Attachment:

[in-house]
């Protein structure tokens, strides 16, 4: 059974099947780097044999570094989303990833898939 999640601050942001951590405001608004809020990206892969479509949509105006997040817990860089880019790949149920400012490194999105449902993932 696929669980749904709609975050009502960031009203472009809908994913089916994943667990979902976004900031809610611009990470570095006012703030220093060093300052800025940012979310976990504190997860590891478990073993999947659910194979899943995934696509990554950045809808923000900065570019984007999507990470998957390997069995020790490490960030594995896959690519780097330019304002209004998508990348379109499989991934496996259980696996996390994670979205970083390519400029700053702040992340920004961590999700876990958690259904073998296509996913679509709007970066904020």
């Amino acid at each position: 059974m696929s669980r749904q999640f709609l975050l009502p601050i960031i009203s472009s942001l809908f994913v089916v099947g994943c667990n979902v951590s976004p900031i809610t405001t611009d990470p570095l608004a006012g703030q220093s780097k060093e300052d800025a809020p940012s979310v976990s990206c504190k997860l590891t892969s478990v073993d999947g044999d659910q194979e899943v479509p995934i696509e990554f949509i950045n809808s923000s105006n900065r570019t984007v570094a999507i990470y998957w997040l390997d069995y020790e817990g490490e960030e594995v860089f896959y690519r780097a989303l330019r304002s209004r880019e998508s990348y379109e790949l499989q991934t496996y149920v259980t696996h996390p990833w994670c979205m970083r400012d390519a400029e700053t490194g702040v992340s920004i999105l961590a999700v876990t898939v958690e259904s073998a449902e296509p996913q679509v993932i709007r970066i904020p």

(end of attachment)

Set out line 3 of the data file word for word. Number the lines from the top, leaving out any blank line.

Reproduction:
């Amino acid at each position: 059974m696929s669980r749904q999640f709609l975050l009502p601050i960031i009203s472009s942001l809908f994913v089916v099947g994943c667990n979902v951590s976004p900031i809610t405001t611009d990470p570095l608004a006012g703030q220093s780097k060093e300052d800025a809020p940012s979310v976990s990206c504190k997860l590891t892969s478990v073993d999947g044999d659910q194979e899943v479509p995934i696509e990554f949509i950045n809808s923000s105006n900065r570019t984007v570094a999507i990470y998957w997040l390997d069995y020790e817990g490490e960030e594995v860089f896959y690519r780097a989303l330019r304002s209004r880019e998508s990348y379109e790949l499989q991934t496996y149920v259980t696996h996390p990833w994670c979205m970083r400012d390519a400029e700053t490194g702040v992340s920004i999105l961590a999700v876990t898939v958690e259904s073998a449902e296509p996913q679509v993932i709007r970066i904020p």